Partnered with WaterSki, an independent and diverse group of skiers evaluate nine high-end slalom skis.
For the 2008 independent Ski Test, 20 skiers met in Bakersfield, California, for five days of nonstop skiing. This motley crew traveled from all over the country for the opportunity to understand what makes each of the top skis different from the others on the market. With two lakes and nine superb skis to ride and rate, our team had their work cut out for them.
Our mission: to provide the masses with the lowdown on which ski might be right for them this season. After all was said and done, what did our test team find? More often than not, they found subtle differences between the skis. Other times, however, they discovered distinctions that were far from discreet.
Proper fin and binding settings can have as much impact on your skiing as which ski you buy. When you are contemplating the purchase of a new ski, it is a great time to consider going to a ski school to get your ski tuned up. At the 2008 Ski Tests, each factory provided a representative to assist with settings and advise the test team with the particulars of each high-end ski. After a week of skiing with professionals in the boat, it was clear to everyone that we would not have had the same impressions of the skis without the factory representatives on hand.
All of the manufacturers have a recommended weight range for each ski. This is a great starting place, but it may not lead you to your optimum ski. In situations where a ski is available in inch increments, the question of what size is as important as what brand or model. During the test, it wasn’t uncommon that a skier preferred a different size ski when conventional wisdom dictated. In one case, the 67-inch was said to be faster across the lake and turned better than the 68-inch of the same model. In another brand, the 68-inch was heralded over the 67-inch for its strikingly smoother but less aggressive turns. Sometimes, the factory develops one size first and then applies the design to other sizes. Each subsequent size requires additional development and does not necessarily have the exact personality of the original. The other sizes should not be viewed as better or worse, but simply as not identical.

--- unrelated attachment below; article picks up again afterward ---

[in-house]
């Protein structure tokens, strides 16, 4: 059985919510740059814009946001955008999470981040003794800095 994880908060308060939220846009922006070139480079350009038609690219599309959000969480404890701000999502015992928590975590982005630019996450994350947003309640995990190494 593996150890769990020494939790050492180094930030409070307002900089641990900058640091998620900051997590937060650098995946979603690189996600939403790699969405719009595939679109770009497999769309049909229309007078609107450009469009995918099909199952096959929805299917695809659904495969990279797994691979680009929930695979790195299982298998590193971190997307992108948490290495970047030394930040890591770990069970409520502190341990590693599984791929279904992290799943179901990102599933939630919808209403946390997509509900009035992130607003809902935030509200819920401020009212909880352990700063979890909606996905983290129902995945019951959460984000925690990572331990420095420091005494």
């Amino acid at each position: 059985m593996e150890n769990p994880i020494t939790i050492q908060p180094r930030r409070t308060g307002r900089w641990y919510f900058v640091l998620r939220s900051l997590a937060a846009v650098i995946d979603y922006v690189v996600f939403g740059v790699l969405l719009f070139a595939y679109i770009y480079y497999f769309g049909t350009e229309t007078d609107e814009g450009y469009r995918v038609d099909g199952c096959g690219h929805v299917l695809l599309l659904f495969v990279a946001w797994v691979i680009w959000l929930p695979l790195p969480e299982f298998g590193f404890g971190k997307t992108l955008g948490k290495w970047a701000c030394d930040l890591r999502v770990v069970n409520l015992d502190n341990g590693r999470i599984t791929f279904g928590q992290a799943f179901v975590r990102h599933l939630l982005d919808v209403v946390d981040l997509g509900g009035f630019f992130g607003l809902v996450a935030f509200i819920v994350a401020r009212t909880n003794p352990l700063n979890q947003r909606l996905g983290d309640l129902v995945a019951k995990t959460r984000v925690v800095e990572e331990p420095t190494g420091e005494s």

How to Choose?
Without a bad ski in the group, choosing one can be a daunting task. All can easily be described as fast and most user-friendly and forgiving. With such unique personalities and such slight and subtle differences, choice should come down to the skier’s style. Just remember, a feeling of speed is not a good measure of how well the ski actually accelerates or how wide it will get on the other side of the course.
When it comes time to buy your new ski, try as many out as you possibly can. Most of the skis reviewed here are available with a performance guarantee or a demo program. It would be smart to take advantage of that before committing to the one you will inevitably bring home with you.